Mahuika Slurm Partitions

Definitions

CPU: A logical core, also known as a hardware thread. Referred to as a "CPU" in the Slurm documentation.  Since Hyperthreading is enabled, there are two CPUs per physical core, and every task— and therefore every job — is allocated an even number of CPUs.

Fairshare Weight: CPU hours are multiplied by this factor to determine usage for the purpose of calculating a project's fair-share score.

Job: A running batch script and any other processes which it might launch with srun.

Node: A single computer within the cluster with its own CPUs and RAM (memory), and sometimes also GPUs. A node is analogous to a workstation (desktop PC) or laptop.

Task: An instance of a running computer program, consisting of one or more threads. All of a task's threads must run within the same node.

Thread: A sequence of instructions executed by a CPU.

Walltime: Real world time, as opposed to CPU time (walltime x CPUs).

General Limits

  • No individual job can request more than 20,000 CPU hours. This has the consequence that a job can request more CPUs if it is shorter (short-and-wide vs long-and-skinny).
  • No individual job can request more than 576 CPUs (8 full nodes), since larger MPI jobs are scheduled less efficiently and are probably suitable for running on Māui.
  • No user can have more than 1,000 jobs in the queue at a time.

These limits are defaults and can be altered on a per-account basis if there is a good reason. For example we will increase the limit on queued jobs for those who need to submit large numbers of jobs, provided that they undertake to do so with job arrays.

Partitions

A partition can be specified via the appropriate sbatch option, e.g.:

#SBATCH --partition=long

However on Mahuika there is generally no need to do so, since the default behaviour is that your job will be assigned to the most suitable partition(s) automatically, based on the resources it requests, including particularly its memory/CPU ratio and time limit. If you do specify a partition and your job is not a good fit for that partition then you may receive a warning, please do not ignore this. E.g.:

sbatch: "bigmem" is not the most appropriate partition for this job, which would otherwise default to "large". If you believe this is incorrect then please contact support@nesi.org.nz and quote the Job ID number.

 

Name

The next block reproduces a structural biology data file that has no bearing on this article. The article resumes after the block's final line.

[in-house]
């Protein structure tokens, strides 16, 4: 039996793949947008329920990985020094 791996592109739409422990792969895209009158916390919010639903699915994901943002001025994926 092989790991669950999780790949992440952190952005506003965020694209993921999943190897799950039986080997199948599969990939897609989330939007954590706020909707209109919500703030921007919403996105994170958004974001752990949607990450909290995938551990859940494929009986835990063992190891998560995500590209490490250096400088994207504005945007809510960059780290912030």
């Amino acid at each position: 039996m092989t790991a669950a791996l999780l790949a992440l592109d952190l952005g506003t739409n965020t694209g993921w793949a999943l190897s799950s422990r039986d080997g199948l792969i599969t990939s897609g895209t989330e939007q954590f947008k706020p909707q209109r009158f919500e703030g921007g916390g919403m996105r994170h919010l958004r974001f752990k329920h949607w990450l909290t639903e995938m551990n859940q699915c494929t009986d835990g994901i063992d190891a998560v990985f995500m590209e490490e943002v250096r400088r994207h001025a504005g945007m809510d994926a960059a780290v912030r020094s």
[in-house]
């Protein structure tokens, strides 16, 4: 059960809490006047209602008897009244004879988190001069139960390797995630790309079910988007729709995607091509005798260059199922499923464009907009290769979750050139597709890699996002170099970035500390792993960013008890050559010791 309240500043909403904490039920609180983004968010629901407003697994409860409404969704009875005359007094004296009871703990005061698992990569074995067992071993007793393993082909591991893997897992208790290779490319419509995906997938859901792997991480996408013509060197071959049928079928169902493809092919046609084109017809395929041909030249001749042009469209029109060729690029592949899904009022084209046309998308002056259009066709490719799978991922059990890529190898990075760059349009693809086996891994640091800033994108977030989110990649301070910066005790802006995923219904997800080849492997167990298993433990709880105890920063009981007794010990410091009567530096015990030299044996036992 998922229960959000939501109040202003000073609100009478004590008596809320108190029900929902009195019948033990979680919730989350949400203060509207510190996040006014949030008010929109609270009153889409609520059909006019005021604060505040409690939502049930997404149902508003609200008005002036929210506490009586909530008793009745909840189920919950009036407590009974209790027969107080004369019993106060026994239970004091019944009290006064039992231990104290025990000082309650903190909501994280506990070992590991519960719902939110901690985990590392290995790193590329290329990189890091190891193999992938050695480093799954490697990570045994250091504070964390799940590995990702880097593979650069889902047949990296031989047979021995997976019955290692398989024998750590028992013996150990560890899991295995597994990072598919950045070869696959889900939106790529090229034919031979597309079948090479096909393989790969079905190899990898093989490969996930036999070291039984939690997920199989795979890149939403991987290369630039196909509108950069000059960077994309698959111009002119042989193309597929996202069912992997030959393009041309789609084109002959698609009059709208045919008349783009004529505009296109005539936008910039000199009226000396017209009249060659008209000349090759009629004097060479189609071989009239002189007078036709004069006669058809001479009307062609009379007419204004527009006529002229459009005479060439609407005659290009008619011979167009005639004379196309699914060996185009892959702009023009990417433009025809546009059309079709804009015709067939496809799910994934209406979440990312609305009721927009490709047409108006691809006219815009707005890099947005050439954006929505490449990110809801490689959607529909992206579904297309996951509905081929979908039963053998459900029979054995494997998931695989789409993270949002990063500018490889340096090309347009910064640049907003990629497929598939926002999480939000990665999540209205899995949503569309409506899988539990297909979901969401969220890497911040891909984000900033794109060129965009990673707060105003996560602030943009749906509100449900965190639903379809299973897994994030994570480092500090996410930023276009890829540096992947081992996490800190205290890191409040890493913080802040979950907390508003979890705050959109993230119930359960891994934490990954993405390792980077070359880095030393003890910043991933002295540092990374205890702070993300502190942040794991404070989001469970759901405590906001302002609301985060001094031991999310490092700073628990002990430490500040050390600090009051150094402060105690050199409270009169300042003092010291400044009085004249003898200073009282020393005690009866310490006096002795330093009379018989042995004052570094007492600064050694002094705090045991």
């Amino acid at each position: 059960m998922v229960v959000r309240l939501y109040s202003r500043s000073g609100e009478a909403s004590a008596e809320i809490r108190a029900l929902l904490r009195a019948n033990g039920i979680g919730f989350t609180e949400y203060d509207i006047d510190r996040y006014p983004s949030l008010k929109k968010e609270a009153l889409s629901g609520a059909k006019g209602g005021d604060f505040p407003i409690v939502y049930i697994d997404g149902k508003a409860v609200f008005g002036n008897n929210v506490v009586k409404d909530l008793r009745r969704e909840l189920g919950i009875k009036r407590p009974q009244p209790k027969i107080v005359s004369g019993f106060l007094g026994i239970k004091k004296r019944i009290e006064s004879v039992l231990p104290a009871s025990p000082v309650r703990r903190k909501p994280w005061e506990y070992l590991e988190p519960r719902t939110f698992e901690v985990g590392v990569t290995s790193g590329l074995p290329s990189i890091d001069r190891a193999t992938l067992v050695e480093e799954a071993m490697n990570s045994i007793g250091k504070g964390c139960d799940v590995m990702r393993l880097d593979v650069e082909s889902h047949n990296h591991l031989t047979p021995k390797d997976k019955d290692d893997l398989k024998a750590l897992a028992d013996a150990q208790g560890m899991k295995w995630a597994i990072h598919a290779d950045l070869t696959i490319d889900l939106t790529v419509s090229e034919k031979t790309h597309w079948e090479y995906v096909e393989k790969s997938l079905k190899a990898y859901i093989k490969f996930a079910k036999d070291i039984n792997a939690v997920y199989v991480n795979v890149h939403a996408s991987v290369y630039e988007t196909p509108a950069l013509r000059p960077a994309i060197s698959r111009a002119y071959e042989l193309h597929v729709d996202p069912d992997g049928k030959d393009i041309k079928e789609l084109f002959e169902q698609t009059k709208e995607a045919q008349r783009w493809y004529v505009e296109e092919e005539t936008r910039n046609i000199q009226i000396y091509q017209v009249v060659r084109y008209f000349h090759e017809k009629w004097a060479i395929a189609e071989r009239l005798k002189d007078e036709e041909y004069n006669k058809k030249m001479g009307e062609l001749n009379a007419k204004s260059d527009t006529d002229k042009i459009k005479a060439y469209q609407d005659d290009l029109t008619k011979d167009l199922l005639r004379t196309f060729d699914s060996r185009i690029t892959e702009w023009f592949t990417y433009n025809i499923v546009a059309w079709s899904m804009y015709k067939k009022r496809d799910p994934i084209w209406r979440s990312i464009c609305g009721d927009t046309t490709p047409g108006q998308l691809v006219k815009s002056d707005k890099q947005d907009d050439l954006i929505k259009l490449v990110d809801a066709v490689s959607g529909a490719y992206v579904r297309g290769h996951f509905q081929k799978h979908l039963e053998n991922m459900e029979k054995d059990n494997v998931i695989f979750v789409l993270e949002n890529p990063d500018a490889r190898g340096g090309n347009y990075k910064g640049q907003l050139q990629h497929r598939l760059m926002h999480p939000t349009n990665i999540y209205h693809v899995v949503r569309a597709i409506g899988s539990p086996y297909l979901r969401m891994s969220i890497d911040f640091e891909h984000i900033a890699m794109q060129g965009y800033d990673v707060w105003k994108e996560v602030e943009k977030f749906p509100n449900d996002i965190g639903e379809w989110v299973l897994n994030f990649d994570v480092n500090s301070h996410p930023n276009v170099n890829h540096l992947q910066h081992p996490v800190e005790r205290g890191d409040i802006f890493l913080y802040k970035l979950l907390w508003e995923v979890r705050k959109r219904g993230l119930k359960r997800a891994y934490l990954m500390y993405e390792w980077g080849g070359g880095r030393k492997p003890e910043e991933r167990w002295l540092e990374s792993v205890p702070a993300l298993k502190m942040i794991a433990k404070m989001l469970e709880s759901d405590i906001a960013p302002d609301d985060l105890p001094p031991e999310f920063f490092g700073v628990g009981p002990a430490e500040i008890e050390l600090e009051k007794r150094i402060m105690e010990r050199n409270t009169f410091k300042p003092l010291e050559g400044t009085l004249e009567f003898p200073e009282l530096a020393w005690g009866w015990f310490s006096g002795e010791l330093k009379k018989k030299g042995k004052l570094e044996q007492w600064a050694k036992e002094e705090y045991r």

Max Walltime

Nodes

CPUs/Node

Available Mem/CPU

Available Mem/Node

Description

long

3 weeks

69

72

1500 MB

105 GB

For jobs that need to run for longer than 3 days.

large

3 days

long + 157

72

1500 MB

105 GB

Default partition.

bigmem

7 days

9

72

6300 MB

460 GB

Jobs requiring large amounts of memory.

hugemem

7 days

4

80
128
176

18 GB
30 GB
35 GB

1,500 GB
4,000 GB
6,000 GB

Jobs requiring very large amounts of memory.

gpu

3 days

4

72

6300 MB

460 GB 

See below for more info.

 

Debug QoS

Orthogonal to the partitions, each job has a "Quality of Service", with the default QoS for a job being determined by the allocation class of its project. Specifying --qos=debug will override that and give the job very high priority, but is subject to strict limits: 15 minutes per job, and only 1 job at a time per user. Debug jobs may not span more than two nodes.

 

Requesting GPUs

  • Nodes in the gpu partition have 2 GPUs each, so you can request 1 or 2 GPUs per node:
    #SBATCH --gres gpu:1
  • In addition to GPUs, you can request up to four CPUs and up to 54 GB of RAM.
  • There are only 2 GPUs per node, so non-MPI jobs are not be able to use more than two GPUs.
  • There is a limit of 4 GPUs (50% of them) being allocated to any one account.
  • There is also a limit of 100 GPU-hours of allocated GPU-time per account. This allows you to use more GPUs if your jobs are shorter, and so guarantees that all users can at least get short debugging jobs on to a GPU in a reasonably timely manner.  For example you can have: one 3-day 1-GPU job, one 2-day 2-GPU job, or 6 GPUs used by jobs of 15 hours or less.

 

Mahuika Infiniband Islands

Mahuika is divided into “islands” of 26 nodes (or 1,872 CPUs). Communication between two nodes on the same island is faster than between two nodes on different islands. MPI jobs placed entirely within one island will often perform better than those split among multiple islands.

You can request that a job runs within a single InfiniBand island by adding:

#SBATCH --switches=1

Slurm will then run the job within one island provided that this does not delay starting the job by more than the maximum switch waiting time, currently configured to be 5 minutes. That waiting time limit can be reduced by adding @<time> after the number of switches e.g:

#SBATCH --switches=1@00:30:00
Labels: mahuika slurm
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